The PURE path to heart disease prevention

On what planet is a diet rich in fruits, veggies, nuts, legumes, fish, dairy, and unprocessed red meat considered controversial?

It boggles my mind that we’re somehow still debating these facts today — despite a whole mountain of evidence to support the wisdom of this way of eating. And yet, when you read mainstream medicine’s reaction to the findings of the PURE study, it’s easy to see how far behind the “experts” are lagging when it comes to nutritional knowledge.

Not familiar with PURE? Allow me to take a moment to get you up to speed…

The 7 dietary keys to superior heart health

The Prospective Urban Rural Epidemiology (PURE) study looked at links between diet, death risk, and other health outcomes in hundreds of thousands of people across the globe. The initial results made a real splash at the 2017 meeting of the European Society of Cardiology.

Why? For one thing, the study found a link between higher carb consumption and higher risk of death. It also showed that the benefits of fruits and veggies maxed out at around four servings a day.

But here’s the real jaw-dropper: PURE also linked a higher intake of fat — including the much-maligned saturated kind — with lower mortality. And, well… you can imagine how the cardiology community handled that revelation.

Which brings me to today’s news. Researchers identified seven foods that PURE research linked with lower death risk: Fruits, veggies, nuts, legumes, fish, dairy, and unprocessed red meat.

They assigned each food a score from one to five, based on the abundance of each food in the diet. Ultimately, PURE diet scores ranged from a minimum of 7 (among subjects who ate the fewest of these key foods) to a maximum of 35 (among subjects who ate the most).

And wouldn’t you know? Results showed that subjects with the highest PURE diet scores also enjoyed the lowest rates of both mortality and cardiovascular events. So, the “controversy” continues.

The “shocking” truth about smart nutrition

If you’ve been reading Reality Health Check for a while, you might be wondering why this is such shocking news to mainstream medicine.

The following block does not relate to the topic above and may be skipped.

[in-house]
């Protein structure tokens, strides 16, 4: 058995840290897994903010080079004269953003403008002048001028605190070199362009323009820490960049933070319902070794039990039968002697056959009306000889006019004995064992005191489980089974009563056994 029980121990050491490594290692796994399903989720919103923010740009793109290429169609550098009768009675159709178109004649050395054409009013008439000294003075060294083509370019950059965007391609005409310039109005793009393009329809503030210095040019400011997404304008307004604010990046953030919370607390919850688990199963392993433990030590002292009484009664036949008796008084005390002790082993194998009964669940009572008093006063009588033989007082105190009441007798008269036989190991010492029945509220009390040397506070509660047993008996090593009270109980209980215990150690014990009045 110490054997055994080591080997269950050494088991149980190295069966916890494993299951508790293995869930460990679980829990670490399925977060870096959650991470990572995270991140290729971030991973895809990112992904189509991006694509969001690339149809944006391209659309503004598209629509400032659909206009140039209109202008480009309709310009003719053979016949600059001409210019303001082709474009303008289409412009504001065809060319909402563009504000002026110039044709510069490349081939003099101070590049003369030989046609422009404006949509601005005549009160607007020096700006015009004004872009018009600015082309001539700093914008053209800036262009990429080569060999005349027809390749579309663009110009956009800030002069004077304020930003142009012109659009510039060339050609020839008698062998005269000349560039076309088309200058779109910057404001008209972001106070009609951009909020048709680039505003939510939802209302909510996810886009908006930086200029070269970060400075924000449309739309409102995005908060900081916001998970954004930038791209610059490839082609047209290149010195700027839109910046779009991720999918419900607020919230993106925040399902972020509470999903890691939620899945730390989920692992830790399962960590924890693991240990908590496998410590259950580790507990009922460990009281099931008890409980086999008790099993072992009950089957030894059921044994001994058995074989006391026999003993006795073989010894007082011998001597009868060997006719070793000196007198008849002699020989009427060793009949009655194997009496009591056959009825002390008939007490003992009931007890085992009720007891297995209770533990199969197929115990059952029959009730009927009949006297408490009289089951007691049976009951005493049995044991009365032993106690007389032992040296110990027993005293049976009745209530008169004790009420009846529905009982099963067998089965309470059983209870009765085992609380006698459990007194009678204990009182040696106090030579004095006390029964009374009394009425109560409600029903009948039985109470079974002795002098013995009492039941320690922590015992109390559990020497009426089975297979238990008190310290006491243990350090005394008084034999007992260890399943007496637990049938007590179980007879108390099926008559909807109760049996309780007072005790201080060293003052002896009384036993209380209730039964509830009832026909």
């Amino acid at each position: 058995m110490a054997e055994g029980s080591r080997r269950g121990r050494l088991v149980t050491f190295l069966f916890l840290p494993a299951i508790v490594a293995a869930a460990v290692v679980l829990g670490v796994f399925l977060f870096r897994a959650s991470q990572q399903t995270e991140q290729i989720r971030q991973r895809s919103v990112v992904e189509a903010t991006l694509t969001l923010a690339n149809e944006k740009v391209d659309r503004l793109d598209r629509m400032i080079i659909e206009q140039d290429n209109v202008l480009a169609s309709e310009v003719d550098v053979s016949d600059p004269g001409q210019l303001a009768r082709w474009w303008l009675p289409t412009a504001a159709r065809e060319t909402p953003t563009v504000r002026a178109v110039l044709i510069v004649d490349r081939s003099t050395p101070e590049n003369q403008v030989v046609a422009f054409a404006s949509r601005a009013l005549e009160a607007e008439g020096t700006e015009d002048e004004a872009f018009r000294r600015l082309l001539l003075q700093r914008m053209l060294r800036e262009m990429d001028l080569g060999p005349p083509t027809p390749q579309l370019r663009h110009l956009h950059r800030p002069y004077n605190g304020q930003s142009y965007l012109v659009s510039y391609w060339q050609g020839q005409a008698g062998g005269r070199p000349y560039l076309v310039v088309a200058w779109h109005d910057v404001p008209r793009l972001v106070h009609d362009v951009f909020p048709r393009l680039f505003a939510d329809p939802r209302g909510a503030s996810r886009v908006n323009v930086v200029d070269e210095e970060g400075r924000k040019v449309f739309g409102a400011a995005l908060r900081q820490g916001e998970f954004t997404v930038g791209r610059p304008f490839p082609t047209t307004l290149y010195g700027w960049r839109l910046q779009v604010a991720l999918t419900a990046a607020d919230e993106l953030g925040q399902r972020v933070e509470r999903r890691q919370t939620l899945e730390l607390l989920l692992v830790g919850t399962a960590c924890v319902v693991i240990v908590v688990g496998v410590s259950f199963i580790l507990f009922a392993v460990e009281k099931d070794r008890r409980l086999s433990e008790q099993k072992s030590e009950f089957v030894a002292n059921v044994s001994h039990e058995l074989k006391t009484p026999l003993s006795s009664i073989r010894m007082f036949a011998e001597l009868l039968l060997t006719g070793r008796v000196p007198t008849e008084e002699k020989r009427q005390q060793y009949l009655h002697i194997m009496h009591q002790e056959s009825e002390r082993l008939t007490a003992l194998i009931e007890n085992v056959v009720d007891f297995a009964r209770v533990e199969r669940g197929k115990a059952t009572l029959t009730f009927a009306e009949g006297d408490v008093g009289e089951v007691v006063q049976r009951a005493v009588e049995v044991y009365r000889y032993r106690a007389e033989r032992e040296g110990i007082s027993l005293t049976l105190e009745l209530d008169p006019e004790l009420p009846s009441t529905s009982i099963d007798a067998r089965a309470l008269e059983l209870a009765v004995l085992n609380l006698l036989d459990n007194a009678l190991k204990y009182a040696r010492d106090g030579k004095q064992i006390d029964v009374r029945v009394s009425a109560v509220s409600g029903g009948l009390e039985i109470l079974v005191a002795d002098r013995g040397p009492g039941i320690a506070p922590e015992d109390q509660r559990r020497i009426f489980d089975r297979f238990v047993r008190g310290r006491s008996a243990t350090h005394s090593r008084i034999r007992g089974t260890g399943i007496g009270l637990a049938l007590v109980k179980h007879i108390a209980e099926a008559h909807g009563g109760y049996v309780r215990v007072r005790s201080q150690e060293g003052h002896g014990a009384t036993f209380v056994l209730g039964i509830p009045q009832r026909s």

Well I’ll tell you: It’s shocking because, yet again, the clinical evidence supports my A-List approach to eating. And the powers that be hate that. They’ve already got their story — the one that tells you to kick meat and cheese to the curb in favor of “plant foods” — and they’re sticking to it.

Look, eating plenty of vegetables (and even some fruits) is always a good idea. But the fact is, dairy and red meat deliver a lot of vital nutrients too. Ones that you’re simply not going to get from a bowl of salad.

Good nutrition isn’t a zero sum game. And accordingly, these researchers suggest three servings of dairy and one-and-a-half servings of red meat per day. Hardly an outrageous amount.

And yet, they were ridiculed. Just read the idiotic hair-splitting of Alice Lichtenstein, Ph.D., professor of nutrition science at Tufts University:

“I would like to see some distinction between lean and fatty meat, full fat and reduced fat dairy, and refined and non-refined carbohydrate. In addition, the characteristics of the populations on which this score is based are also quite different to those of the U.S., and so I’m not sure how applicable it would be to the U.S. population.”

If you ask me, those few sentences sum up in a nutshell all that is wrong with modern medicine.

There’s attention to detail… and then there’s willful ignorance. Why do the so-called “experts” in this country have it in for healthy eating?

Oh wait — that’s right. Because Big Food doesn’t support this type of diet. And therefore, it’s the wrong way to eat. How could I have forgotten that?

The cardiology community certainly hasn’t. In fact, audience polls showed that, even after being presented with PURE’s findings, most people at this conference would still recommend against eating saturated fat.

If only they showed the same skepticism toward Big Pharma’s research…

P.S. Fortunately, I’ve already looked at the science, and I’ve written an entire book based off my findings. It’s called The A-List Diet. In it, I break down every dietary myth, and give you the tools to start eating right — and enjoying it. With over 100 recipes, you’ll never have to ask yourself “What am I making for dinner tonight?”

And it’s now available in paperback!